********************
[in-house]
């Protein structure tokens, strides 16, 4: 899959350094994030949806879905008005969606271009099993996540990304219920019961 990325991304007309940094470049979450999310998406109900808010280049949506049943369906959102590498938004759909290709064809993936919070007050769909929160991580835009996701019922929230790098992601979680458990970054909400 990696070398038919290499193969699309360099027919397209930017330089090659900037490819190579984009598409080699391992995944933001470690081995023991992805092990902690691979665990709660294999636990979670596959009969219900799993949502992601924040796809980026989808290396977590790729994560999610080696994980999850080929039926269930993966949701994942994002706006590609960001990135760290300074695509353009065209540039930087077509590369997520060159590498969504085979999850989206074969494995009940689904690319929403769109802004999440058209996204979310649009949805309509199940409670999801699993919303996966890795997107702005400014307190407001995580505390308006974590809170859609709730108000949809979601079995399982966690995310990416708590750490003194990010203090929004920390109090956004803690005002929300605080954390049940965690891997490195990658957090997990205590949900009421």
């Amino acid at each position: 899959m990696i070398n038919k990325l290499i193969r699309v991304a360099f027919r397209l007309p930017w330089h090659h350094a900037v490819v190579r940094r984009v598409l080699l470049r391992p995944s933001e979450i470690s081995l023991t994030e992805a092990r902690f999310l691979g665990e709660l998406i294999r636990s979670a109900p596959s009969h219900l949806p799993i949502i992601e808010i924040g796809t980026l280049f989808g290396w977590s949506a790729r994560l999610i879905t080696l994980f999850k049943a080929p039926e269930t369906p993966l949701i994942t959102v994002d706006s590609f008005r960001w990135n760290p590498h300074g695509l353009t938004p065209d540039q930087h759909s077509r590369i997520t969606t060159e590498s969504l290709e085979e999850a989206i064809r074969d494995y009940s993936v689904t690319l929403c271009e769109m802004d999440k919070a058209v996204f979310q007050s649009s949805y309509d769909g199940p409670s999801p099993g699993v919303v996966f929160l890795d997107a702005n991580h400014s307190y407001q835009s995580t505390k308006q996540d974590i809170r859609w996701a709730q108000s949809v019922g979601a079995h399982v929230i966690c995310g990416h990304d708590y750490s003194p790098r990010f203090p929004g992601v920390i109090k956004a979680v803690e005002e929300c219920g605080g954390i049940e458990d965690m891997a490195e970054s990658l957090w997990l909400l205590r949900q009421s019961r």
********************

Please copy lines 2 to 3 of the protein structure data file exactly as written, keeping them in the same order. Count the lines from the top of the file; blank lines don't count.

């Protein structure tokens, strides 16, 4: 899959350094994030949806879905008005969606271009099993996540990304219920019961 990325991304007309940094470049979450999310998406109900808010280049949506049943369906959102590498938004759909290709064809993936919070007050769909929160991580835009996701019922929230790098992601979680458990970054909400 990696070398038919290499193969699309360099027919397209930017330089090659900037490819190579984009598409080699391992995944933001470690081995023991992805092990902690691979665990709660294999636990979670596959009969219900799993949502992601924040796809980026989808290396977590790729994560999610080696994980999850080929039926269930993966949701994942994002706006590609960001990135760290300074695509353009065209540039930087077509590369997520060159590498969504085979999850989206074969494995009940689904690319929403769109802004999440058209996204979310649009949805309509199940409670999801699993919303996966890795997107702005400014307190407001995580505390308006974590809170859609709730108000949809979601079995399982966690995310990416708590750490003194990010203090929004920390109090956004803690005002929300605080954390049940965690891997490195990658957090997990205590949900009421």
């Amino acid at each position: 899959m990696i070398n038919k990325l290499i193969r699309v991304a360099f027919r397209l007309p930017w330089h090659h350094a900037v490819v190579r940094r984009v598409l080699l470049r391992p995944s933001e979450i470690s081995l023991t994030e992805a092990r902690f999310l691979g665990e709660l998406i294999r636990s979670a109900p596959s009969h219900l949806p799993i949502i992601e808010i924040g796809t980026l280049f989808g290396w977590s949506a790729r994560l999610i879905t080696l994980f999850k049943a080929p039926e269930t369906p993966l949701i994942t959102v994002d706006s590609f008005r960001w990135n760290p590498h300074g695509l353009t938004p065209d540039q930087h759909s077509r590369i997520t969606t060159e590498s969504l290709e085979e999850a989206i064809r074969d494995y009940s993936v689904t690319l929403c271009e769109m802004d999440k919070a058209v996204f979310q007050s649009s949805y309509d769909g199940p409670s999801p099993g699993v919303v996966f929160l890795d997107a702005n991580h400014s307190y407001q835009s995580t505390k308006q996540d974590i809170r859609w996701a709730q108000s949809v019922g979601a079995h399982v929230i966690c995310g990416h990304d708590y750490s003194p790098r990010f203090p929004g992601v920390i109090k956004a979680v803690e005002e929300c219920g605080g954390i049940e458990d965690m891997a490195e970054s990658l957090w997990l909400l205590r949900q009421s019961r």